At the time I write this Mark is in a big storm and Gregor has just lost his mast after a 360-degree roll. One of Marks doubts was the early start of the race. Most skippers would have preferred a start in late August or September. General planning for boats this seize and speed is to be at Cape of Good Hope mid spring and not in winter. Also the finish is now planned in February while the end of April would have been the better choice. But all skippers knew this and accepted it. And in the Long Route, the same route but not a race, skippers decide themselves when to start. The first boat has a very experienced skipper and she is in the same storm. Because of better conditions the fleet is also ahead of schedule. Fact is that they are in the Southern Ocean in winter with bigger changes of storms.
In these conditions any boat has a change to make a 360-degree roll. Keeping a speed of around 5 knots gives boats like these the best changes to survive and lower the risks. It is like riding a bike. Too slow and you fall. Too fast and you can lose control. As long as the mast sticks less than 45 degree into the sea most of these boats will come upright. In seas like this a boat with the mast right down will get these huge waves acting on the keel and will come back upright within minutes. The biggest risk is losing the mast. Some boats with less stability might benefit from some water inside the boat. This floating water will bring the boat back more easily. But 1000 L water inside a boat is not funny.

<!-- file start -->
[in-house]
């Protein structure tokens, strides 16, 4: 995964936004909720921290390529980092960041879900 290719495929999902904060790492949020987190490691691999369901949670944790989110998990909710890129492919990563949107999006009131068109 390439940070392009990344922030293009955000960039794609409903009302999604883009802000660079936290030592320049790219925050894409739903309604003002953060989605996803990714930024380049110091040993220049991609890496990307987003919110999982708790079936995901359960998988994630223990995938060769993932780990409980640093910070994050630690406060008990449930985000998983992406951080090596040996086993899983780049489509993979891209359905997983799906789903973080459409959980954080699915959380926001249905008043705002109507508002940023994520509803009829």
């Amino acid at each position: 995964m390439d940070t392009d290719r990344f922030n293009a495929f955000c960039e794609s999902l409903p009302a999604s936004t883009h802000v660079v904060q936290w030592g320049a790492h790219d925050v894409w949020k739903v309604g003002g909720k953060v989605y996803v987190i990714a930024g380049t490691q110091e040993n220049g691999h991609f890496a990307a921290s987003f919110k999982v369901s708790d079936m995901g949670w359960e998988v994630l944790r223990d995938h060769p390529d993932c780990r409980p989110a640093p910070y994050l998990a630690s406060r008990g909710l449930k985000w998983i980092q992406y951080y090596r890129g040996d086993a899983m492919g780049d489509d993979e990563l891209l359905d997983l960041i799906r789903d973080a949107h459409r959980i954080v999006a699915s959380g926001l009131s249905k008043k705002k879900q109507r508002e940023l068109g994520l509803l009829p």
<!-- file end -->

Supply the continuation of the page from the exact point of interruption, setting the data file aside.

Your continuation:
The steering can give difficulties as well. Big waves hitting the vane blade will bring the boat off course. Especially the hanged on rudder boats will get big forces from the waves on the rudder. This can damage the self-steer device.
Losing the mast doesn’t mean the end of the world but certainly the end of the race. The good thing of most long keeled boats is that without the mast they will sail more or less in the same direction as the wind while the most dangerous situation is having wind and waves from aside without speed. As long as the mast has not caused damage to the hull most of these boats might be safer after losing the mast. They all have jury rigs and ample of food and water so they will make it to Australia without mast if needed. I hope that Gregor will stay safe on his boat and can make landfall.
Let’s hope Mark will survive the storm without damage. It is spring so conditions may gradually improve. He sounds in good condition on his radio messages.
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